Taylor may be the most important philosopher writing in English today. He is drawn to big issues like the evolution of the modern self, and his latest book defends religion from its criticsby Ben Rogers / February 29, 2008 / Leave a comment
Published in February 2008 issue of Prospect Magazine
Charles Taylor’s new book A Secular Age is well timed. Begun long ago, it is now published in the middle of intense public discussion about religion. But though the book reads like an argument with Christopher Hitchens and Richard Dawkins, it won’t be joining theirs at the front of the bookshops.
That is a pity, as Taylor is arguably the most interesting and important philosopher writing in English today. It is also in some respects surprising. For Taylor has most of the attributes that the public look for in a philosopher. His work addresses the big issues. He is politically engaged—indeed, he is a leading public figure in his Canadian homeland. He writes appreciatively about thinkers—including Hegel, the French existentialists and Heidegger—whom most anglophone philosophers view as suspect, but whom many students and non-philosophers find attractive. He addresses himself not just to academics but to educated readers. Tall and handsome, he is a confident and charming public speaker. It has to be said, however, that at 850 pages, A Secular Age is not the Taylor book one would recommend to a novice.
What makes Taylor so important? Over more than 40 years, four large books, four or five slimmer essays and several volumes of articles, he has worked out a distinctive network of arguments and an exceptionally rich analysis of the modern self and its values—an analysis that reveals us to be altogether deeper and more interesting, but also less self-aware, than we tend to suppose.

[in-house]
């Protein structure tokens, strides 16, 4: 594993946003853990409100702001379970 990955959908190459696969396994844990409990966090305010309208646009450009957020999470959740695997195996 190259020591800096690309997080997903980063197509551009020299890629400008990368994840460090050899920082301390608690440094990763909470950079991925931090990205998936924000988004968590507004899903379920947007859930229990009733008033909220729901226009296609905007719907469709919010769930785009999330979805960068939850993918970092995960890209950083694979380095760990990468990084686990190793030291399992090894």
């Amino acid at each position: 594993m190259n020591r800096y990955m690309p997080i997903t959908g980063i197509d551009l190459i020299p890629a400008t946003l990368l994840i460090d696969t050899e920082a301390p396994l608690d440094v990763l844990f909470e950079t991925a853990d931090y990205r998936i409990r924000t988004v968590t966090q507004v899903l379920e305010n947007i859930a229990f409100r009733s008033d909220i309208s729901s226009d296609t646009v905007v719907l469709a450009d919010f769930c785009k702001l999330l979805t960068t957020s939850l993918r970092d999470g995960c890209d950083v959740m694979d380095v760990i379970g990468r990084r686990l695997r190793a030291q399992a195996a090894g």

At the heart of Taylor’s thought is a critique of “naturalist” modes of thinking, whether manifest in philosophy, social science, economics or psychology. For Taylor, naturalism is the view that all human and social phenomena, including our subjectivity, are best understood on the model of natural phenomena, by using scientific canons of explanation. So wherever possible, apparently complicated social entities should be reduced to their simple component parts; social and cultural institutions and practices explained in terms of the beliefs and actions of individuals; value judgements reduced to brute animal preferences; the physical world to sense data; sense data to neurological activity and so on. Taylor believes that in the last 400 years, naturalism has fundamentally reshaped our individual and collective self-understanding. Seeing the limits of this mode of thought promises to give us a critical purchase on ourselves and our culture.